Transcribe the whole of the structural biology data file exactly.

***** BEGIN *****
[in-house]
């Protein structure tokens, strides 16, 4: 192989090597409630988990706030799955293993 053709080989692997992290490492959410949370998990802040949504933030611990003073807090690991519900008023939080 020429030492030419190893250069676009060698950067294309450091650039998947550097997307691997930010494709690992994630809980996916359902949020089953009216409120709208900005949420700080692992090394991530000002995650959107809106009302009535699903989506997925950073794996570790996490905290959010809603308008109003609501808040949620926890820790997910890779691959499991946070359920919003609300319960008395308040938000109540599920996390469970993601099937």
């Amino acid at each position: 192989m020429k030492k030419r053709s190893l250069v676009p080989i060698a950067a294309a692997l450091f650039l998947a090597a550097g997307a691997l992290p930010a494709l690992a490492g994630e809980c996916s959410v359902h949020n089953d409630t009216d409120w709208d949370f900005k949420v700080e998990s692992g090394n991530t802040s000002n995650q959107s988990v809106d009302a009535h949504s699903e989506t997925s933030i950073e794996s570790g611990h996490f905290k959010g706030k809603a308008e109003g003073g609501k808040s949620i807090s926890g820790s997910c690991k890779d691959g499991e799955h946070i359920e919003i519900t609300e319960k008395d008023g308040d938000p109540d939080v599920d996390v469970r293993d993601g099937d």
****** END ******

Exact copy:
[in-house]
């Protein structure tokens, strides 16, 4: 192989090597409630988990706030799955293993 053709080989692997992290490492959410949370998990802040949504933030611990003073807090690991519900008023939080 020429030492030419190893250069676009060698950067294309450091650039998947550097997307691997930010494709690992994630809980996916359902949020089953009216409120709208900005949420700080692992090394991530000002995650959107809106009302009535699903989506997925950073794996570790996490905290959010809603308008109003609501808040949620926890820790997910890779691959499991946070359920919003609300319960008395308040938000109540599920996390469970993601099937």
């Amino acid at each position: 192989m020429k030492k030419r053709s190893l250069v676009p080989i060698a950067a294309a692997l450091f650039l998947a090597a550097g997307a691997l992290p930010a494709l690992a490492g994630e809980c996916s959410v359902h949020n089953d409630t009216d409120w709208d949370f900005k949420v700080e998990s692992g090394n991530t802040s000002n995650q959107s988990v809106d009302a009535h949504s699903e989506t997925s933030i950073e794996s570790g611990h996490f905290k959010g706030k809603a308008e109003g003073g609501k808040s949620i807090s926890g820790s997910c690991k890779d691959g499991e799955h946070i359920e919003i519900t609300e319960k008395d008023g308040d938000p109540d939080v599920d996390v469970r293993d993601g099937d």